Turkey’s Higher Education Board (YÖK) has asked private universities in the country not to renew the employment contracts of academics who write for anti-government media outlets or who speak to these outlets, the Diken news website reported, citing a YÖK official.
There are some 80 private universities in Turkey where academics have to renew their employment contracts on a yearly basis. The contracts are generally renewed in August or September before the start of the new academic year.
The YÖK official who spoke to Diken on condition of anonymity said this does not mean that the academics will be pressured, adding that they should decide for themselves whether they want to continue their university jobs or write for the media.
YÖK made the request to the private universities through unofficial channels, Diken said. At least three private universities in İstanbul and two others in Ankara have been notified.
One of the private universities in İstanbul has decided not to renew its contract with a professor based on YÖK’s order.
The YÖK official told Diken that some academics are spending more time in the media than on their academic work, hence the board has decided to take such a step.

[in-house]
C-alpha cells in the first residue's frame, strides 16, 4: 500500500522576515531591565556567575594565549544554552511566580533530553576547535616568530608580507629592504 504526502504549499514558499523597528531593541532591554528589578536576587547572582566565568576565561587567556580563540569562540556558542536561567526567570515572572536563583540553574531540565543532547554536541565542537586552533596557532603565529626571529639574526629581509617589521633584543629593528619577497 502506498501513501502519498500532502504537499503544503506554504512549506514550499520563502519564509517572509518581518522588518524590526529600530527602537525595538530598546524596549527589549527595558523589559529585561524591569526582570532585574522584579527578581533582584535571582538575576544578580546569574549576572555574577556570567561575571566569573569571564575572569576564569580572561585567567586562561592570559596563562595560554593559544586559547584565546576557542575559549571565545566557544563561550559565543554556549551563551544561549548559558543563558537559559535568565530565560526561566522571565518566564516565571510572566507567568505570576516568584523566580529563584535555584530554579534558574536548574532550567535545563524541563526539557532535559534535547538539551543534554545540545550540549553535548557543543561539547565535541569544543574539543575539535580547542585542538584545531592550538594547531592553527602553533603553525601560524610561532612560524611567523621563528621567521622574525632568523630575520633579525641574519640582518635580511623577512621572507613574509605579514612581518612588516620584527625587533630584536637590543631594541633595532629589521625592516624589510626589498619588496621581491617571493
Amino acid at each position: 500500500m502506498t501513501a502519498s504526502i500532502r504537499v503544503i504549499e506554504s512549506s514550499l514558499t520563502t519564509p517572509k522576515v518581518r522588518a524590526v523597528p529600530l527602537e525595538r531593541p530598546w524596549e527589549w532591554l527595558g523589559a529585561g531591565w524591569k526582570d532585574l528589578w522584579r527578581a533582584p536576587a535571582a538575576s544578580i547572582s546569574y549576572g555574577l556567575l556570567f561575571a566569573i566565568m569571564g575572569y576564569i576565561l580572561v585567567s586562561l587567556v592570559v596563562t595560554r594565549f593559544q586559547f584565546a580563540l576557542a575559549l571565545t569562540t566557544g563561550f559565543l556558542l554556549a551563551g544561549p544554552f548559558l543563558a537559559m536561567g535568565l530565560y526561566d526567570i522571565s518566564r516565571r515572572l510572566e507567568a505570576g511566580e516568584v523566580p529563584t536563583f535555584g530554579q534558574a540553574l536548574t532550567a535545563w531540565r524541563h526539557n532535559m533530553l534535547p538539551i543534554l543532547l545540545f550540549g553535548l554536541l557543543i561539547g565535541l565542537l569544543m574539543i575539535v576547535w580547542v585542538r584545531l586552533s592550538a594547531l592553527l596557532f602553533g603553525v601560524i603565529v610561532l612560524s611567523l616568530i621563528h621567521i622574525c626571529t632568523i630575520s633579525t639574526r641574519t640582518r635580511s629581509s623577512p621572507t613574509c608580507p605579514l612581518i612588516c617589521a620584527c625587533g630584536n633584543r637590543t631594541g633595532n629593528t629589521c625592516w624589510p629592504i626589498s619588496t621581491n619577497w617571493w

The Turkish government is frequently criticized for curtailing academic freedom in the country, with many academics facing legal action, losing their jobs or even going to jail due to their criticism of government policies or for simply expressing their views about a problem in the country.
In a move that curbed academic freedoms further, President Recep Tayyip Erdoğan in October 2016 canceled the intra-university elections that used to be held to elect university rectors. That position is now directly filled by the president.
Erdoğan insisted that the abolition of the election system would be beneficial for the country, although the move attracted widespread criticism in that it will eliminate the autonomy of universities.